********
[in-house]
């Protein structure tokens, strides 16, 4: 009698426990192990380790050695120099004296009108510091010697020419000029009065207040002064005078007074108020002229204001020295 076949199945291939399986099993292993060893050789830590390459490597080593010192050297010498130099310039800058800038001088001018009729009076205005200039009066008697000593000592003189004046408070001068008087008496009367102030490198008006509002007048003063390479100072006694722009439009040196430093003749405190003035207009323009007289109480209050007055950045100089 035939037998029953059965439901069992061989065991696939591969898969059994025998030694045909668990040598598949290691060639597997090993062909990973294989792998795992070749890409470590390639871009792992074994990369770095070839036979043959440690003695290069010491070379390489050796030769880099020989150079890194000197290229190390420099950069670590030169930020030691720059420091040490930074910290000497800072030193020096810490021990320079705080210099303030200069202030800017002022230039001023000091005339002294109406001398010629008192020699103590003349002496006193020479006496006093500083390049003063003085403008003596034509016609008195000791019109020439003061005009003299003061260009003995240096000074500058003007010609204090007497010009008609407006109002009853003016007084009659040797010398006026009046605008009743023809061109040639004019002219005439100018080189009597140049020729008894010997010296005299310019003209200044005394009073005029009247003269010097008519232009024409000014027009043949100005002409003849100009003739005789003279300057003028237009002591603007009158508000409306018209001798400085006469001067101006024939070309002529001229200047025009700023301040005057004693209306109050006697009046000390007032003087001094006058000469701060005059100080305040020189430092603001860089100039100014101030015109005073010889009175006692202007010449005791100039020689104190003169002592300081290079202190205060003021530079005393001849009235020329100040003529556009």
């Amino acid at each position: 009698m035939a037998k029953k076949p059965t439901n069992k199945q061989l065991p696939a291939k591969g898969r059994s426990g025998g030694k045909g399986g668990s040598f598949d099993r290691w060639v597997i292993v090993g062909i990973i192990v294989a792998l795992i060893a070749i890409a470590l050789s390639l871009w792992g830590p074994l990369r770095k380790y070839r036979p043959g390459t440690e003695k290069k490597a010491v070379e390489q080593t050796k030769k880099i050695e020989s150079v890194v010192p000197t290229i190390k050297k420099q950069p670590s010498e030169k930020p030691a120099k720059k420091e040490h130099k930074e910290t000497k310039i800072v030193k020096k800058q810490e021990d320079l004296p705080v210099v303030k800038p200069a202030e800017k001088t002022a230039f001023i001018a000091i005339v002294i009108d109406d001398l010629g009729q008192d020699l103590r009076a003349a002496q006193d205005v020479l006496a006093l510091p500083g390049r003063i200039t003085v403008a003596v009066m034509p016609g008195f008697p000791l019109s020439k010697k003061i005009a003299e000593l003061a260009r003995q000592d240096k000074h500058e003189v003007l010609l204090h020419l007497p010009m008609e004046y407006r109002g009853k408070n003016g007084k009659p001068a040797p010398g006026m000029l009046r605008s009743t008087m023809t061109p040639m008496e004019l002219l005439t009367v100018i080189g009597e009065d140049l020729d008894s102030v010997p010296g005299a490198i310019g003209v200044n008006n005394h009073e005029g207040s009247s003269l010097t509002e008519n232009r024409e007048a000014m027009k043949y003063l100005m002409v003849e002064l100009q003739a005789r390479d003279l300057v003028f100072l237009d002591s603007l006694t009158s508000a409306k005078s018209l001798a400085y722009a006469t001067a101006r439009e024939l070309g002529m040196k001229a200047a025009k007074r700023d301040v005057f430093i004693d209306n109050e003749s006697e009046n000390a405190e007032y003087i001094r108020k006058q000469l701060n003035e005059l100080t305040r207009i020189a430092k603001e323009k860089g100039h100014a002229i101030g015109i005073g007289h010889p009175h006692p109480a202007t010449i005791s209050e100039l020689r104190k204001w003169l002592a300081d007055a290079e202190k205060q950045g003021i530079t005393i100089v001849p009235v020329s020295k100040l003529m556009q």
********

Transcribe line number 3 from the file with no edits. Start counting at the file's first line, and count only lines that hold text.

């Amino acid at each position: 009698m035939a037998k029953k076949p059965t439901n069992k199945q061989l065991p696939a291939k591969g898969r059994s426990g025998g030694k045909g399986g668990s040598f598949d099993r290691w060639v597997i292993v090993g062909i990973i192990v294989a792998l795992i060893a070749i890409a470590l050789s390639l871009w792992g830590p074994l990369r770095k380790y070839r036979p043959g390459t440690e003695k290069k490597a010491v070379e390489q080593t050796k030769k880099i050695e020989s150079v890194v010192p000197t290229i190390k050297k420099q950069p670590s010498e030169k930020p030691a120099k720059k420091e040490h130099k930074e910290t000497k310039i800072v030193k020096k800058q810490e021990d320079l004296p705080v210099v303030k800038p200069a202030e800017k001088t002022a230039f001023i001018a000091i005339v002294i009108d109406d001398l010629g009729q008192d020699l103590r009076a003349a002496q006193d205005v020479l006496a006093l510091p500083g390049r003063i200039t003085v403008a003596v009066m034509p016609g008195f008697p000791l019109s020439k010697k003061i005009a003299e000593l003061a260009r003995q000592d240096k000074h500058e003189v003007l010609l204090h020419l007497p010009m008609e004046y407006r109002g009853k408070n003016g007084k009659p001068a040797p010398g006026m000029l009046r605008s009743t008087m023809t061109p040639m008496e004019l002219l005439t009367v100018i080189g009597e009065d140049l020729d008894s102030v010997p010296g005299a490198i310019g003209v200044n008006n005394h009073e005029g207040s009247s003269l010097t509002e008519n232009r024409e007048a000014m027009k043949y003063l100005m002409v003849e002064l100009q003739a005789r390479d003279l300057v003028f100072l237009d002591s603007l006694t009158s508000a409306k005078s018209l001798a400085y722009a006469t001067a101006r439009e024939l070309g002529m040196k001229a200047a025009k007074r700023d301040v005057f430093i004693d209306n109050e003749s006697e009046n000390a405190e007032y003087i001094r108020k006058q000469l701060n003035e005059l100080t305040r207009i020189a430092k603001e323009k860089g100039h100014a002229i101030g015109i005073g007289h010889p009175h006692p109480a202007t010449i005791s209050e100039l020689r104190k204001w003169l002592a300081d007055a290079e202190k205060q950045g003021i530079t005393i100089v001849p009235v020329s020295k100040l003529m556009q």